Most porcelain tiles never need to be sealed. We recommend using a penetrating sealer on polished porcelain to fill in the micropores that are opened during the polishing process. Some unglazed porcelains are susceptible to staining; ask your tile retailer whether our not your particular tile needs sealing.
Seal your ceramic tiles if:
One of the best aspects of porcelain and ceramic tiles is the fact that they are so easy to clean!
Porcelains have very low porosity and are very durable; you can use any household cleaner on them. Some ceramics are more delicate: if you have a ceramic with a crackled glaze or a hand-crafted appearance, check with the manufacturer to see if there are cleaning limitations. Most ceramics, however, can be cleaned with any home cleaners.
If you are at all worried about damaging your tile, stone, or grout with a cleaning product, we recommend the Miracle line of tile cleaners. These cleaners are specifically designed to protect tile and stone products while effectively degreasing, killing germs, and removing dirt.
Man-made tiles can cost anywhere from $1 per square foot to over $10 per square foot, depending upon the tile's durability, production quality, and appearance. Learn more in our blog post about the many factors that influence the cost of tile.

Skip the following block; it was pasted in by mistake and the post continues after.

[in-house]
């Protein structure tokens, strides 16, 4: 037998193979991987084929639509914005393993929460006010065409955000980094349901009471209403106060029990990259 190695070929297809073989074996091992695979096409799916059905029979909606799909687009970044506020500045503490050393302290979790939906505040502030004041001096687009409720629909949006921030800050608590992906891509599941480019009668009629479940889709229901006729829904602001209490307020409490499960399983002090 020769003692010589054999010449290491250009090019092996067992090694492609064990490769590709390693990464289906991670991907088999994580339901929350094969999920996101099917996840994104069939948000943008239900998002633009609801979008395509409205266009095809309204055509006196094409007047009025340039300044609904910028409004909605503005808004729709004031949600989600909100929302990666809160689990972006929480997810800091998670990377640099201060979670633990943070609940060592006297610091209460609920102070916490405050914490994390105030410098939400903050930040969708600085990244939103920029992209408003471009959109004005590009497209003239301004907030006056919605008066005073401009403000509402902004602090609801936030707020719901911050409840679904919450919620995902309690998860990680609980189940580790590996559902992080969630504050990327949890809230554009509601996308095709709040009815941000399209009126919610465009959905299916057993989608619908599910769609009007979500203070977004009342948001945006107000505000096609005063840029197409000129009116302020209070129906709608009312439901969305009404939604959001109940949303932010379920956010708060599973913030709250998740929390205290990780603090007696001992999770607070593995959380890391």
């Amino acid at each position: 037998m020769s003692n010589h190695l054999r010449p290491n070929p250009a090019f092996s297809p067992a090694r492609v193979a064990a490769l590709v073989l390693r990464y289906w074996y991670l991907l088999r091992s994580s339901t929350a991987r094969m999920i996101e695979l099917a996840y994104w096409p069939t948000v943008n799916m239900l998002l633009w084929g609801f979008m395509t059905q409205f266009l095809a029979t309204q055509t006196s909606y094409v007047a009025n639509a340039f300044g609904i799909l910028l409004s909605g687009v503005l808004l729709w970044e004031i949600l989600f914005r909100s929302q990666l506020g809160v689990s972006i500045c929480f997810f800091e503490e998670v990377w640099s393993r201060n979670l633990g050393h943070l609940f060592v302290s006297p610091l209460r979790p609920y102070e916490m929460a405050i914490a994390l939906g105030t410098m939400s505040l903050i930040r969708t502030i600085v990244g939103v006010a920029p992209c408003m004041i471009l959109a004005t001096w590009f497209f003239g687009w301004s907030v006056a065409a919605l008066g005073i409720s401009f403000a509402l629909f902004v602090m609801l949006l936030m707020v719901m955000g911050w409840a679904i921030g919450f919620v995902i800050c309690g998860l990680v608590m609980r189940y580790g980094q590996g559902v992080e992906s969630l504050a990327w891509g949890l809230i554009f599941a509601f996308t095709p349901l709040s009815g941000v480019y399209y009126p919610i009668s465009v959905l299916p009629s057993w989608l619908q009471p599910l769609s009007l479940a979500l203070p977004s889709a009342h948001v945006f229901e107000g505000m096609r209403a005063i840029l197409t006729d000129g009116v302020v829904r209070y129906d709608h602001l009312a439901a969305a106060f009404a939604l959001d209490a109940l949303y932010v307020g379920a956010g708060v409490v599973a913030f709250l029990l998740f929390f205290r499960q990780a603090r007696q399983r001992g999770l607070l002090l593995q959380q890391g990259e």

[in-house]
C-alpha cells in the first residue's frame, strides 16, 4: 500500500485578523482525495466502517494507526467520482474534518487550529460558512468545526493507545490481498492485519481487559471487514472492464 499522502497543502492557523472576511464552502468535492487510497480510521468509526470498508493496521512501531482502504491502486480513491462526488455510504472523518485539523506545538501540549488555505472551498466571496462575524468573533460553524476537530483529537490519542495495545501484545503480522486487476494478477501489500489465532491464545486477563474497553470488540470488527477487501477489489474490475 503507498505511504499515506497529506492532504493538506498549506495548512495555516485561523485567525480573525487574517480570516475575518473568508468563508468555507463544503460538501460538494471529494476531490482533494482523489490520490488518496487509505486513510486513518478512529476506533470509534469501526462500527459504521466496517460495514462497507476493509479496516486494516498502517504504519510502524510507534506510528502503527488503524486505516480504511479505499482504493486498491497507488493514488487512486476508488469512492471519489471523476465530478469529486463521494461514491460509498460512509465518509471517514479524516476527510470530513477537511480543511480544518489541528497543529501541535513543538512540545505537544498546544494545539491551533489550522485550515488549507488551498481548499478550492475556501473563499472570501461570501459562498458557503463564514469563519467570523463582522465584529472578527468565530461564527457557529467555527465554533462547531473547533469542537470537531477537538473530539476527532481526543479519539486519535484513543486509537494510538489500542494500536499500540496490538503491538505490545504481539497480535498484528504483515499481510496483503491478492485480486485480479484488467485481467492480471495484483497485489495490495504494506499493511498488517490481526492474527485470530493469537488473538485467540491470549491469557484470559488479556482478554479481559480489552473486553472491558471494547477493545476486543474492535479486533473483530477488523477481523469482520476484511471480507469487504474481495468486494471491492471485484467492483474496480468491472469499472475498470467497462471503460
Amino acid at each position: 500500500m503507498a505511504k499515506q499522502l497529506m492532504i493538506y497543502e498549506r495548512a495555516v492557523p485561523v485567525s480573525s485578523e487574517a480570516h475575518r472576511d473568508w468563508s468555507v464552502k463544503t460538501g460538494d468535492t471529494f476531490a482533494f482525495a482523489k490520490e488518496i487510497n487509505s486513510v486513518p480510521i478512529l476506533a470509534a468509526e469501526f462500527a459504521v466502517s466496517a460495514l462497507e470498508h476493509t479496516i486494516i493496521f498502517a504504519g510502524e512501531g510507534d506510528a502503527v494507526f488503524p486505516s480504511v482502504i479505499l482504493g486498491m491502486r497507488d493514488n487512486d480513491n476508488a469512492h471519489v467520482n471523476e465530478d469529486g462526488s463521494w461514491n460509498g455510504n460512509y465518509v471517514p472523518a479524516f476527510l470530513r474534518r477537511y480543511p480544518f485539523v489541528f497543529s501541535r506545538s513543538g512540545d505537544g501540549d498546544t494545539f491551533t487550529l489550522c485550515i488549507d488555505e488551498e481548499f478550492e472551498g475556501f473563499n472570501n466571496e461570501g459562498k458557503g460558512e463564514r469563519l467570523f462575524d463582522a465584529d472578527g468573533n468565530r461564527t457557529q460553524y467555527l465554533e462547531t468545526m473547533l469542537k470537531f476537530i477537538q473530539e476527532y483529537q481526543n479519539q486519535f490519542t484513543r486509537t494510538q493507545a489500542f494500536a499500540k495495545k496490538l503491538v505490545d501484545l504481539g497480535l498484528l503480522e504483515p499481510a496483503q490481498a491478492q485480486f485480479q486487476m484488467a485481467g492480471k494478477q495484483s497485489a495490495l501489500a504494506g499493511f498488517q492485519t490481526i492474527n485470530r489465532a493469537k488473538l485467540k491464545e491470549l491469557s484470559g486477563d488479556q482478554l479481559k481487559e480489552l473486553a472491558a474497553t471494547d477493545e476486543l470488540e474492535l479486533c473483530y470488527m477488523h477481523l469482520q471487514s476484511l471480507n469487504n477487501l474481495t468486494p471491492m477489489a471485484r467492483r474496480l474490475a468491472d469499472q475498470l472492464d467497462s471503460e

Whether you have a shower, fireplace, or countertop, you'll need some way to finish the edges of your installation so you're not looking at the ugly cut or unfinished edges. An edge trim also protects the edge of the tile; a square edge is more prone to chipping. The two most common ways to finish an installation is with bullnose tile or Schluter edge trim.
Bullnose tiles are made of the same material as the field tile, but feature a rounded edge.
Porcelain bullnose are often cut sections of tile where an edge has been rounded and re-glazed, so it's a similar but not exact match to the glaze of the field tile.
Ceramic, single-colored wall bullnose have the same glaze as the surface wrapping the rounded bullnose edge for a solid, continuous color.
For porcelain tiles, bullnose is most often 3-4" tall x the width of one of the field tiles (3x13" bullnose for a 13x13" tile, 4x24" bullnose for a 12x24" tile, etc).
For ceramic wall tiles, they can be the same size as a tile (3x6" bullnose for 3x6" subway tile, 6x6" bullnose for a 6x6" ceramic tile, 2x8", 4x16", etc).
Schluter trim comes in many colors, shapes and sizes. You can get one that matches your tile, or your grout, or other hardware and fixtures in the room.
This trim has a mounting leg that sits underneath the tile, and as such the Schluter profile must be installed at the same time as the field tile.
Instead of having a 2", 3", or 4" frame of bullnose at the edge of your tile, you can have a clean Schluter edge. This allows any patterns or accent stripes to go all the way to the edge of your tile. See more examples on our edge trim page.
If your tile's clay matches the glaze, you can consider creating your own edge.
Use a polishing tool to shape the edge (rounded, mitered, flat-polish) and various sandpaper discs to get the sheen you want, and you can create your own custom edges!
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Kent, WA 98032